- An employer can't fire anyone who makes a public statement critical of the employer.
- A right-wing radio talk-show host who has a huge audience must give equal time to left-wing ideas.
What the marketplace of ideas needs is less government involvement, not more.
UPDATE II: Stone, in his most recent volley, adds this:
My argument does not meet any of the conditions for McCarthyism (unless you think I am being intentionally manipulative in order to score partisan political gain).He said it.
UPDATE III: And Eugene Volokh nails him:
It does sound, though, like the definition of "McCarthyism" that's being suggested is mighty convenient for its users....After all, under this definition exactly the same criticisms—with exactly the same level of substantive merit—would be "McCarthyism" when used by one side and quite proper when used by the other.In other words, if you really favor free speech, you favor it for everyone,* not just the lefties favored by Stone.
Cheney says that voting for Kerry would endanger the nation. That's McCarthyism, because it comes from this bad administration. Nancy Pelosi says that voting for Bush would endanger the nation. That's just fine, if you think Democrats are open-minded, unself-righteous (except, of course, when they're harshly deriding the Bush Administration), attentive to separation of powers and the rule of law, interested in debate, and sophisticated and introspective, with complex views of faith and suitable appreciation for gray areas. Oh, and also respectful of international law and filibusters.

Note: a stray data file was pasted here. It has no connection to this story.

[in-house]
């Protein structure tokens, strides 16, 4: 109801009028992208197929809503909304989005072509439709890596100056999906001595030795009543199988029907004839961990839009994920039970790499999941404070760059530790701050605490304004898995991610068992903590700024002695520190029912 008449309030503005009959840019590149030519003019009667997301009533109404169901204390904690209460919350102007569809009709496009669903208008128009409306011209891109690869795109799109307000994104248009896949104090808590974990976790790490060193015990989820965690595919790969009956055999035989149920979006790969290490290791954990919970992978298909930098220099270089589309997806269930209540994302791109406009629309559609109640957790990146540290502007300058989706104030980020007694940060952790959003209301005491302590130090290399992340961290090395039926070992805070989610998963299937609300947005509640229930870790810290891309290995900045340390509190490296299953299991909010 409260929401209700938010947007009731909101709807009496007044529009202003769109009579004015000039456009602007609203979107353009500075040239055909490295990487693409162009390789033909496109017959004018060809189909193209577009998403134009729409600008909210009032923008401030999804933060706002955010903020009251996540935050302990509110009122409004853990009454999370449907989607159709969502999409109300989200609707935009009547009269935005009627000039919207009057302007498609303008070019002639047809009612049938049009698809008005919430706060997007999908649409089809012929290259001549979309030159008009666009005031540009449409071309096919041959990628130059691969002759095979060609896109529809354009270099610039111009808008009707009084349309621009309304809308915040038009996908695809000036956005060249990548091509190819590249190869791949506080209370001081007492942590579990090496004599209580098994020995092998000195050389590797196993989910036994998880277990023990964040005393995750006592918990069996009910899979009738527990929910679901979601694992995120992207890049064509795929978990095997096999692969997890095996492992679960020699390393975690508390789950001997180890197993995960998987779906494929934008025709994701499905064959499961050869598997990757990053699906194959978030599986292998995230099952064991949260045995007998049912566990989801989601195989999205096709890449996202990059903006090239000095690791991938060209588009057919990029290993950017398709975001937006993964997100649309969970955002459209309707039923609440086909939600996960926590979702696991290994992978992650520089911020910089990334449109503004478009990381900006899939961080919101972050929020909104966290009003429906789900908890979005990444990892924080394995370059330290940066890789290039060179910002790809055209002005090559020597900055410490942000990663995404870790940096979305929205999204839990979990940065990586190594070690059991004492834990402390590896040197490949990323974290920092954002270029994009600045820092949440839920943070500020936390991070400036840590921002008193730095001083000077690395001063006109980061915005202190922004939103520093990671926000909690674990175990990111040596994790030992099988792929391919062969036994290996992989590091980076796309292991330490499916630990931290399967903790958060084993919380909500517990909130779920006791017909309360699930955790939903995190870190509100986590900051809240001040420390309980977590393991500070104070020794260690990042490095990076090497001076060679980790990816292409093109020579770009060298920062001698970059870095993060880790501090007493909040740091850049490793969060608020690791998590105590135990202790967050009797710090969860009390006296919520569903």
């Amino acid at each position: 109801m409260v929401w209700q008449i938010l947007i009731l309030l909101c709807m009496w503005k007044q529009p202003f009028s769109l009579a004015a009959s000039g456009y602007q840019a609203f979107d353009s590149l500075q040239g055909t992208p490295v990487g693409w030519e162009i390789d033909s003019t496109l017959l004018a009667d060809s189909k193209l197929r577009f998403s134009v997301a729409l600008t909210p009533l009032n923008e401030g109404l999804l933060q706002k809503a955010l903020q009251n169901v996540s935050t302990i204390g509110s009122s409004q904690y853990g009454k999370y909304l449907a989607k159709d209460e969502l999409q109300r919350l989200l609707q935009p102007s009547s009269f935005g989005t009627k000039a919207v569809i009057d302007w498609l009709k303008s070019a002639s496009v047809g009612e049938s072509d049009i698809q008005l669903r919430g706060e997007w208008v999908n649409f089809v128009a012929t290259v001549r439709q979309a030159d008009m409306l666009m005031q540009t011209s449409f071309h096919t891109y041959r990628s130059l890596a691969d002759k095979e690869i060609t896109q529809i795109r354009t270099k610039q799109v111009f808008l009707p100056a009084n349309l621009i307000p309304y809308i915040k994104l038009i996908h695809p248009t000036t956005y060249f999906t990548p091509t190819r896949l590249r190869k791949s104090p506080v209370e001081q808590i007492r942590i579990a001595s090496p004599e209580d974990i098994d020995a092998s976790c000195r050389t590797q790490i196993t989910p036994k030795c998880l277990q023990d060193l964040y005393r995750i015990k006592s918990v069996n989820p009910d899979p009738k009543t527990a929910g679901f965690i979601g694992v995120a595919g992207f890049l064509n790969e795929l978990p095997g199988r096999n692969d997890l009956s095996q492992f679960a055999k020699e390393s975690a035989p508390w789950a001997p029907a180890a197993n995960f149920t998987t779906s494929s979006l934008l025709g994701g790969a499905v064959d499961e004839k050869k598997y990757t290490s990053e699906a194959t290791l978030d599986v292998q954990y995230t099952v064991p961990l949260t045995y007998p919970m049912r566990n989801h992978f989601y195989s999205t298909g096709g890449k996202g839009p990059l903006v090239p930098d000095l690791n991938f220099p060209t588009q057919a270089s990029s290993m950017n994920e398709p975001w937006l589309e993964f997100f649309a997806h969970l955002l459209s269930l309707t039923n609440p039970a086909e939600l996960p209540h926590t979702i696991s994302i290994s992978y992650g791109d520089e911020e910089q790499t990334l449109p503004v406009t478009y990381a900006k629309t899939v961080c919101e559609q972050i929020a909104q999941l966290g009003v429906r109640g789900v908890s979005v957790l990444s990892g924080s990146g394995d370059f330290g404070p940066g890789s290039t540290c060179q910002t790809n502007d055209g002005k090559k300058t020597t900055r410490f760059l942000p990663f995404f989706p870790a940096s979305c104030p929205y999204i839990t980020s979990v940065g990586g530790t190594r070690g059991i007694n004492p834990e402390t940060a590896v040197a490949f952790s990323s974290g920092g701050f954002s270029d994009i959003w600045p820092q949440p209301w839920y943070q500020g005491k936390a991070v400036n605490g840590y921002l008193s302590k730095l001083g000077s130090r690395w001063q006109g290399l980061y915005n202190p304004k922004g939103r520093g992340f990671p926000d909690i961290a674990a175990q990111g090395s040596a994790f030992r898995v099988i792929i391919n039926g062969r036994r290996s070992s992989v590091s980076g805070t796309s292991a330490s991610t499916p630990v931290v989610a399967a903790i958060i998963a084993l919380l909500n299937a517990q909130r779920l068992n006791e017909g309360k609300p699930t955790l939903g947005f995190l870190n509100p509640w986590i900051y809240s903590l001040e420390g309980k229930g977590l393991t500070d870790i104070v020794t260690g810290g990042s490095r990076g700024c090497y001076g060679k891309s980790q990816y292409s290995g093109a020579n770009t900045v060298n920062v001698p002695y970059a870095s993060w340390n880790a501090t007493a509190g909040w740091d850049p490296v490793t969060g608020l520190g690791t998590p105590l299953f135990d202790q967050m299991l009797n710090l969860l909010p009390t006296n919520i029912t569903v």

Such use of the term "McCarthyism," which seems to presuppose what it's trying to show—which is that one's targets are bad people—isn't terribly useful for sober analysis. Wouldn't it have been more profitable to instead discuss, for instance, whether voting for Bush or Kerry would indeed endanger the nation? That was actually a pretty important question a few months ago.
As best I can tell, public debate about the Administration, the war, civil liberties, and the best ways to fight terrorism has been quite vibrant. If there's a "substantial chilling effect on the willingness of individual citizens to criticize the government," I haven't noticed it. The 2004 Democratic election campaign, for instance, didn't seem to be unduly obsequious to the Bush Administration. Nor do I see much evidence of "an exaggerated sense of fear in the public," or even attempts to create such a fear. The world is a dangerous place and I have no reason to think that people are any more fearful of terrorism than they ought to be.
So I think free speech in America is pretty healthy. There are some exceptions; I have long, for instance, criticized hostile environment harassment law, a vague, broad, and viewpoint-based set of speech restrictions. Likewise, some media responses to supposedly unpatriotic speech have indeed been misplaced; Bill Maher, for example, got a bum deal. And, sure, many people in many places—government, universities, the media—are smug and closed-minded, and too often try to name-call people into submission. That ought to be fought. Still, things today are pretty good.
And tomorrow? No-one can tell for sure, but fortunately there are plenty of people and organizations who will fight future attempts at repression, whether from the left or from the right. Geof, I know you'll be one of them, and I'm very glad about that.
* I make an exception for overtly traitorous speech, which I come to in a future post about legal absolutism.